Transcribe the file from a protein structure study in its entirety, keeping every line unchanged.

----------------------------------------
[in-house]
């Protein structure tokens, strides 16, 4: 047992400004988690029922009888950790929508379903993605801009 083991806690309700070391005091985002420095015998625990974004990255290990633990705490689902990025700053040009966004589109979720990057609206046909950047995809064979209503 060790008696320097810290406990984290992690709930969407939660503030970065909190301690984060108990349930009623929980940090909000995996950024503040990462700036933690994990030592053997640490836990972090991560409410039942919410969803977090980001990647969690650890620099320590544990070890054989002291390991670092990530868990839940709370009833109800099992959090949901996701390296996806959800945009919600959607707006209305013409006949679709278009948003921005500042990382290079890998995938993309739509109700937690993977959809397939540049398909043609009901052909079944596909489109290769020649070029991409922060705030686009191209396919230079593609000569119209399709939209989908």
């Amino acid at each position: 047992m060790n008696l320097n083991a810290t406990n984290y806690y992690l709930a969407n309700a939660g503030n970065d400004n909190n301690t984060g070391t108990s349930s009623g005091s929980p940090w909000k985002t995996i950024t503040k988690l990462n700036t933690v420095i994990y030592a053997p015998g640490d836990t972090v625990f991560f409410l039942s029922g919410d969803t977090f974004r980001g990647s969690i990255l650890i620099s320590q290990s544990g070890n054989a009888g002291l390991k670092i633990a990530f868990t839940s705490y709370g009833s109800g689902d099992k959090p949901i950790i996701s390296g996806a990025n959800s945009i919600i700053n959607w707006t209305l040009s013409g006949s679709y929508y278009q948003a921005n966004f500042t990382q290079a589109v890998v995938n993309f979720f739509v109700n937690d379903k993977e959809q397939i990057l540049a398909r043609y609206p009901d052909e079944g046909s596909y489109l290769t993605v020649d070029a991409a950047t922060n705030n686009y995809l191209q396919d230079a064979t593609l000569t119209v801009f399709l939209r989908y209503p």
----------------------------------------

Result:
[in-house]
């Protein structure tokens, strides 16, 4: 047992400004988690029922009888950790929508379903993605801009 083991806690309700070391005091985002420095015998625990974004990255290990633990705490689902990025700053040009966004589109979720990057609206046909950047995809064979209503 060790008696320097810290406990984290992690709930969407939660503030970065909190301690984060108990349930009623929980940090909000995996950024503040990462700036933690994990030592053997640490836990972090991560409410039942919410969803977090980001990647969690650890620099320590544990070890054989002291390991670092990530868990839940709370009833109800099992959090949901996701390296996806959800945009919600959607707006209305013409006949679709278009948003921005500042990382290079890998995938993309739509109700937690993977959809397939540049398909043609009901052909079944596909489109290769020649070029991409922060705030686009191209396919230079593609000569119209399709939209989908």
């Amino acid at each position: 047992m060790n008696l320097n083991a810290t406990n984290y806690y992690l709930a969407n309700a939660g503030n970065d400004n909190n301690t984060g070391t108990s349930s009623g005091s929980p940090w909000k985002t995996i950024t503040k988690l990462n700036t933690v420095i994990y030592a053997p015998g640490d836990t972090v625990f991560f409410l039942s029922g919410d969803t977090f974004r980001g990647s969690i990255l650890i620099s320590q290990s544990g070890n054989a009888g002291l390991k670092i633990a990530f868990t839940s705490y709370g009833s109800g689902d099992k959090p949901i950790i996701s390296g996806a990025n959800s945009i919600i700053n959607w707006t209305l040009s013409g006949s679709y929508y278009q948003a921005n966004f500042t990382q290079a589109v890998v995938n993309f979720f739509v109700n937690d379903k993977e959809q397939i990057l540049a398909r043609y609206p009901d052909e079944g046909s596909y489109l290769t993605v020649d070029a991409a950047t922060n705030n686009y995809l191209q396919d230079a064979t593609l000569t119209v801009f399709l939209r989908y209503p």